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How much food are we wasting? 

Rows of red and green apples at a supermarket.

About $240 billion worth of food is wasted annually in the United States, according to research. Mandel Ngan/AFP via Getty Images

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This is just one of the stories from our “I’ve Always Wondered” series, where we tackle all of your questions about the world of business, no matter how big or small. Ever wondered if recycling is worth it? Or how store brands stack up against name brands? Check out more from the series here.


Listener Elena Prisekin from Palmer, Alaska, asks: 

I’m listening to a report about food waste. They discuss both retail and household food waste. When various broadcasts give the percentage of waste from households, I have to ask — how is this metric researched? Does someone/some entity actually look through garbage to see how much food is wasted?

To figure out how much food we waste, researchers trawl through something a lot more sanitary, but in some ways just as messy: data.

Economists Edward Jaenicke and Yang Yu set out to answer the question and published research in 2020 that found the average American household wastes nearly 32% of the food it purchases. 

That amounts to about $240 billion in wasted food annually. 

Jaenicke and Yu, then both at Penn State, looked at the difference between the amount of food households purchased (or acquired) in a week and household members’ basal metabolic rates — the amount of calories or energy needed to maintain one’s body weight. 

To illustrate what this means, let’s simplify their research. Assume that someone has a basal metabolic rate of 2,000 calories a day, or the amount needed to maintain their body at rest. If they purchase an average of 2,936 calories worth of food, that’s 936 calories worth of uneaten food per day, or about one-third (32%) of the amount they bought. 

The two used an economic method called the stochastic production frontier model, which allows researchers to calculate inefficiencies. In this context, that’s the amount of “food that was not fully utilized in this process,” Jaenicke said in an interview with Marketplace.    

To determine how much food households buy in the first place, Jaenicke and Yu used data from the Department of Agriculture’s National Household Food Acquisition and Purchase Survey, or  FoodAPS, which represents 4,826 households. This data includes information on “foods purchased or otherwise acquired for consumption at home and away from home,” including food received through assistance programs such as SNAP. 

Jaenicke said they chose this data set because it recorded food purchased or acquired from a variety of places, including supermarkets, restaurants and cafeterias. 

However, Jaenicke noted that this wasn’t the perfect data set and there are some caveats. For example, some households could have drawn from already-existing food stock during the week, or purchased more food to store for the future. That means the time period of the food purchases doesn’t necessarily align with the period of consumption.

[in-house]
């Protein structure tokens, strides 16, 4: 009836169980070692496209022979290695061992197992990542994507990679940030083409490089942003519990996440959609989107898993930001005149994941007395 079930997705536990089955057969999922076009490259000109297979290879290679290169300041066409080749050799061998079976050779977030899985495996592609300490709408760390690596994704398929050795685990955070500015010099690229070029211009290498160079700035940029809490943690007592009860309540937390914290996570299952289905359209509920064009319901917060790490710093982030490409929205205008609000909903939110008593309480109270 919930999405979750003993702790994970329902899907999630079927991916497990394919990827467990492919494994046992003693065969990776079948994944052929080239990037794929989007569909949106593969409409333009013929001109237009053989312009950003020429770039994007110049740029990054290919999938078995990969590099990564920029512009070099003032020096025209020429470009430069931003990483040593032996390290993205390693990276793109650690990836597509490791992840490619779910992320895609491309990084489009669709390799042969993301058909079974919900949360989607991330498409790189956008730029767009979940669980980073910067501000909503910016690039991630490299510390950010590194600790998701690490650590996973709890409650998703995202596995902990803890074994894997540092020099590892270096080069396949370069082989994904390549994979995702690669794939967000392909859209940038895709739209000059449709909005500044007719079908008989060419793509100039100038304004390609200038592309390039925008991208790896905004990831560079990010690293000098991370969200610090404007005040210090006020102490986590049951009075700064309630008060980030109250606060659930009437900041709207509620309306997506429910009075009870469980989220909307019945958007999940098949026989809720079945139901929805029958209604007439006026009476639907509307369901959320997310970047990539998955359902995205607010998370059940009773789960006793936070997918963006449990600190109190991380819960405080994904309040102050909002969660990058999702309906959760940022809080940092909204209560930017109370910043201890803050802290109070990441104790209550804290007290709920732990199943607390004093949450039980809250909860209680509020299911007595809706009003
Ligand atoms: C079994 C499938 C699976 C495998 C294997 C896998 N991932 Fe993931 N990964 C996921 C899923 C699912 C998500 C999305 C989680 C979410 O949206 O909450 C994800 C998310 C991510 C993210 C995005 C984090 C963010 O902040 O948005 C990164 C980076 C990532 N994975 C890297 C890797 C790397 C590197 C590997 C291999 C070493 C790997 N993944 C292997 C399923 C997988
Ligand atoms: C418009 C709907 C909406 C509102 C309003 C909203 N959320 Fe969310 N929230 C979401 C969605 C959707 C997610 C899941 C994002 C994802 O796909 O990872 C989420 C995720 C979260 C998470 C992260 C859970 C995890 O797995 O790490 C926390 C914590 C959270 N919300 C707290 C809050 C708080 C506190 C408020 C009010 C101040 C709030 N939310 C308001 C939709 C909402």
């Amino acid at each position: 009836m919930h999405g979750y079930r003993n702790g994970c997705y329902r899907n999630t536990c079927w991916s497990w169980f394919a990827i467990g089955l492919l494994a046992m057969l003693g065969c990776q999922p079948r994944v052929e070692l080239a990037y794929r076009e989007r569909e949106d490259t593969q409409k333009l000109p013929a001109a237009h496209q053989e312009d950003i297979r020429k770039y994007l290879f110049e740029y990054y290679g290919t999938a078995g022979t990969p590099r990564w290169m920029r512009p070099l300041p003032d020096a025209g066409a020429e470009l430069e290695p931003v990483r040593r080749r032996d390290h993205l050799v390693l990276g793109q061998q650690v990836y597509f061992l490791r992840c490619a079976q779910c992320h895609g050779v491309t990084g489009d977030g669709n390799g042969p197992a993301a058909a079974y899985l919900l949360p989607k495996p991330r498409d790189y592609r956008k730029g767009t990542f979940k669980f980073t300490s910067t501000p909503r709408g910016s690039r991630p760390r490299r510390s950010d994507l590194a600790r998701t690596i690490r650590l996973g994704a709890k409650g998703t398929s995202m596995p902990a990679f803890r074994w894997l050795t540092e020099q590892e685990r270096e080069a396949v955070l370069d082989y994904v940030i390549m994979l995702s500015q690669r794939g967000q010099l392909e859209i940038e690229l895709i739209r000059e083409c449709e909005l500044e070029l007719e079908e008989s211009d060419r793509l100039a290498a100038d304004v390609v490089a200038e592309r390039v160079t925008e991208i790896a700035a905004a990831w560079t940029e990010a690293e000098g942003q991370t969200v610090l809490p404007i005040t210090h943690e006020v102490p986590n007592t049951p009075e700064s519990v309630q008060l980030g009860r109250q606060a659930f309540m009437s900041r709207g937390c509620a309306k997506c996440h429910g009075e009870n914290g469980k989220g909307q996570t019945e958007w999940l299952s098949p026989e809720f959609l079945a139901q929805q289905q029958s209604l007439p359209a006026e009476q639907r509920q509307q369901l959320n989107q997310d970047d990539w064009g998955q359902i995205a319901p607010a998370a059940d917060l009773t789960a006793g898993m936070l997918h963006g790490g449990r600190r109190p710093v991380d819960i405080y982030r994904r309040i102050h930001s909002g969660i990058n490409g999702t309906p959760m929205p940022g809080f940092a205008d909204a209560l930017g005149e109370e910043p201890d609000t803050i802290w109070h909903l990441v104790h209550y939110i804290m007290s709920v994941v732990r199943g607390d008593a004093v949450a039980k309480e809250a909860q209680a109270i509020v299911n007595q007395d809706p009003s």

Then, they needed to find a data set to represent how much food was being eaten. That was a tricky task. 

“In addition to food waste not being directly measured in any of these data sets, eaten or consumed food is also hardly ever measured,” Jaenicke said. 

That’s why they chose to calculate the BMRs for the people they studied, he explained. 

The two aren’t the only researchers who have calculated how much food we waste. The USDA’s Economic Research Service has also released estimates using survey data, finding that in 2010, 31% of food at the retail and consumer level went uneaten — similar to Yu and Jaenicke’s findings. They instead calculated this amount using the ERS’ Loss-Adjusted Food Availability Data Series.  

Jaenicke said when the ERS calculates food waste, it uses two databases that look at the differences between food purchases, or acquisitions, and consumption. For example, they can see the average number of apples households are buying and can subtract the apples the average household is eating to derive the amount of waste associated with apples.

“That’s great, but it doesn’t allow for any differences across households,” Jaenicke said. 

Jaenicke and Yu found that even the most efficient households wasted about 9% of their food, while the least efficient wasted almost 90%. Most households were in the middle, wasting between 20% and 50%. 

Jaenicke said higher incomes, smaller households and healthier diets are linked to higher levels of food waste.  

“If you’re a wealthy household, you have the luxury of overbuying. If you’re a low-income household, you might manage your food inventories by switching to less perishable, potentially less healthy food.” 

Jaenicke pointed out that food waste seems “irrational” — after all, why would people throw away the food they bought? But these findings show that food waste isn’t arbitrary, and there are very real reasons that food goes uneaten, depending on income level or household size. 

Jaenicke said he’s still thinking about how the issue should be addressed. Maybe supermarkets could offer smaller portion sizes. And because of the environmental consequences associated with food waste ending up in landfills, Jaenicke said, policies could be formulated to encourage people to compost. 

It turns out that our garbage can reveal a lot about us.

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